Rafael Nadal survived his sternest test yet at the Australian Open to safely advance to the quarter-finals at Melbourne Park on Monday.
Wimbledon champion Andy Murray also moved into the last eight, but the Scottish fourth seed enjoyed a considerably smoother path than the world No.1.
Nadal dropped serve - and his nerve - for the first time all campaign before battling past Kei Nishikori 7-6 (7-3) 7-5 7-6 (7-3) in three hours and 17 minutes.
Nadal exchanged angry words with Greek chair umpire Evanthia Asderaki after being hit with a time violation serving at 4-all and deuce in the third set.
The top seed admitted to being rattled after losing the next two points to hand Nishikori the chance to serve out the set.
"I normally have good self control on the court," he said.
"But it is true that the warning was a very critical time.
"I don't want to change no one's rule. We need referees who understand the game. The rules cannot go against the good show. That's all.
"If you are playing with 40 degrees, you cannot expect to have 20 seconds to recover, 25 seconds recover.
"If you are playing crazy rallies, you cannot have 25 seconds to recover because then you will not have more rallies because the players cannot have it.
"So that goes against the fans, against the show."
Nadal was relieved Nishikori, the 16th seed, was unable to capitalise on his rare lapse, with the Spaniard rallying to clinch victory after a second tiebreaker in the tight encounter.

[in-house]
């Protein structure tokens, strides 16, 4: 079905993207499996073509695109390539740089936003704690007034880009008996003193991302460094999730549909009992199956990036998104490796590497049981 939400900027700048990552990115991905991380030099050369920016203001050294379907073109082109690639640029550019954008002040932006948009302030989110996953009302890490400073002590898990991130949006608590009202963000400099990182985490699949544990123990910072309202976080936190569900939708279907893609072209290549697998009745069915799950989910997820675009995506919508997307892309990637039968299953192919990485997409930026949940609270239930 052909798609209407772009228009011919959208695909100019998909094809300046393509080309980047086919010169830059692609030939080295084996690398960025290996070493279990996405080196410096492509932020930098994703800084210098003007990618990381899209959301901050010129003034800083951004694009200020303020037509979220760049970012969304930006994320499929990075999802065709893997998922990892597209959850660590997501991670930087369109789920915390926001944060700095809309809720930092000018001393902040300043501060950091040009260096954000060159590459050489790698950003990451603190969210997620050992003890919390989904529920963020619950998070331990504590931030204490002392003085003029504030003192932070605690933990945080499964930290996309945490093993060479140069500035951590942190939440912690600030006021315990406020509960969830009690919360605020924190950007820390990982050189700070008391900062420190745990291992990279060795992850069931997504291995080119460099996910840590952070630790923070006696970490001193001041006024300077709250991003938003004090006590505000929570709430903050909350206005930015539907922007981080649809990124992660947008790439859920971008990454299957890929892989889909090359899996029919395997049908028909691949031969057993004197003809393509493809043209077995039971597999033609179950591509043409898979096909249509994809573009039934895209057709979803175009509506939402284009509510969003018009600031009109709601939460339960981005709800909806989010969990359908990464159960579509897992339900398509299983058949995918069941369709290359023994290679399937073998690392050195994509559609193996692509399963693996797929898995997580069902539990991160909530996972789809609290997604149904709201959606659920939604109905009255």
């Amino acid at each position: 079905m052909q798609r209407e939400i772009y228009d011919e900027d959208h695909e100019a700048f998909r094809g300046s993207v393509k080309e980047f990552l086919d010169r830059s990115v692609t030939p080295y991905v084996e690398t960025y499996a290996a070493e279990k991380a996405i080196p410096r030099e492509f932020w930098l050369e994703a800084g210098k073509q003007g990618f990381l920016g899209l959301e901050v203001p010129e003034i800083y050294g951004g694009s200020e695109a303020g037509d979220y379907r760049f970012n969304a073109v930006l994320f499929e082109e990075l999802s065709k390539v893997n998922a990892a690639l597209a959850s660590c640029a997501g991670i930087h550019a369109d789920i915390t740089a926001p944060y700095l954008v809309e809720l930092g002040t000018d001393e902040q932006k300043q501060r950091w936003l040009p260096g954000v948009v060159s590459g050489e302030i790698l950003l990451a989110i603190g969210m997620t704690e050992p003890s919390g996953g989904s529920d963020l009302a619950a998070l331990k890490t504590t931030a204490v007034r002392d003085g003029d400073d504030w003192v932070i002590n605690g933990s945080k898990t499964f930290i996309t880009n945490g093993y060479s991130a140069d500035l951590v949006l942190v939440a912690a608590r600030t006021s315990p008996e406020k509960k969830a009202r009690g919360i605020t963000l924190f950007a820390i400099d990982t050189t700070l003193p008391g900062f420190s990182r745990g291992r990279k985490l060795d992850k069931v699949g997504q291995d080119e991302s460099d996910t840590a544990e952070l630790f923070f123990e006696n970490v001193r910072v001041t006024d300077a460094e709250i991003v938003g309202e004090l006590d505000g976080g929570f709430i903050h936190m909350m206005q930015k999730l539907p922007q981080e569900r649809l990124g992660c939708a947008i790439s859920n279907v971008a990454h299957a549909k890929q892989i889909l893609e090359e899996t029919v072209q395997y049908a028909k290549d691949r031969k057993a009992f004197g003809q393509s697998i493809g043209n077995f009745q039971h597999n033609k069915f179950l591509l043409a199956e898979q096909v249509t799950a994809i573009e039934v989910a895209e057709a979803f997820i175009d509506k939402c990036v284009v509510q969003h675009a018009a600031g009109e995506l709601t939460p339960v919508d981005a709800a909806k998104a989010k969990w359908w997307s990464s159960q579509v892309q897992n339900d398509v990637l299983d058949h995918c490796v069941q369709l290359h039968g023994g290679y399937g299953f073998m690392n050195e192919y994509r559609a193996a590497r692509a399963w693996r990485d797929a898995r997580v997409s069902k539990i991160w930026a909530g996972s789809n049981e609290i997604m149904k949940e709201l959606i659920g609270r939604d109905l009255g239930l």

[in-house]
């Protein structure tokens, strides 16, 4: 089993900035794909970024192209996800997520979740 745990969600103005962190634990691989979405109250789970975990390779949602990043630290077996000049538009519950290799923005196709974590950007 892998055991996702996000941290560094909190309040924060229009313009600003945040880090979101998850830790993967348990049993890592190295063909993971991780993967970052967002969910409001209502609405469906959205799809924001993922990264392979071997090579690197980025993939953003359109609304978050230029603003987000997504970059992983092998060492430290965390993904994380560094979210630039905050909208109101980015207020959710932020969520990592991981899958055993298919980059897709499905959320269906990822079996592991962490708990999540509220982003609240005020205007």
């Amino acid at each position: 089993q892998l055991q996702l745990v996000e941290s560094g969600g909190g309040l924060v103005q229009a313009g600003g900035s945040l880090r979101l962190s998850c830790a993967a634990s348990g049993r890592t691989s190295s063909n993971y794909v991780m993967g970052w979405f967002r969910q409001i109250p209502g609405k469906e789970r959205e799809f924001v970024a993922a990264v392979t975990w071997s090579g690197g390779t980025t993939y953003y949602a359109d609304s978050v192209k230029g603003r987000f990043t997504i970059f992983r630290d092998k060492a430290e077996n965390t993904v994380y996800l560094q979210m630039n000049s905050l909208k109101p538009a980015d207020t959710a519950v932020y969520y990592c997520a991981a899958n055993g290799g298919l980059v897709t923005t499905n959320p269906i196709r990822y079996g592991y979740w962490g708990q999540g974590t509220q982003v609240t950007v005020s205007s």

Nadal paid tribute to the vanquished Japanese, saying his speed and deadly backhand had him under pressure throughout.
"He's a fantastic player. He's able to hit the ball very early. That's very difficult.
"I was in trouble. I was close to losing every set.
"The ball was coming back very, very quickly. Today I had to run a lot."
In a rough day at the office, Nadal also needed running repairs for a nasty blister on his racquet hand and a broken shoelace.
"That's never happened before," he said.
Of more concern, Nadal was broken in the fourth game of the match, ending his run of 30 straight service holds, and again in the second set and twice more in the third.
But the 2009 Open champion still found a way to book his spot in a 26th grand slam quarter-final - and seventh from nine starts in Melbourne.
The hard-earned victory - after three routine straight-sets wins - set up a showdown on Wednesday with rising Bulgarian Grigor Dimitrov, the 22-year-old 22nd seed who many rate as a future world No.1.
"He's amazing. He has everything to be the next biggest star," Nadal said. "He has everything to be next in the top positions.
"I hope to play my best match against Grigor. If not, it's going to be impossible."
Dimitrov earlier on Monday defeated Argentinian Roberto Bautista Agut 6-3 3-6 6-2 6-4 to qualify for his first-ever grand slam quarter-final.
Coached by Lleyton Hewitt's former mentor Roger Rasheed, Dimitrov said he was flattered by Nadal's glowing appraisal.
"But (my game) is still a work in progress and the best is yet to come," he said after slamming 11 aces, including one 219kph bullet against his outclassed opponent.
Murray booked his spot in the quarter-finals with a 6-1 6-2 6-7 (8-6) 6-2 victory over Frenchman Stephane Robert, the first lucky loser in history to make the fourth round in Melbourne.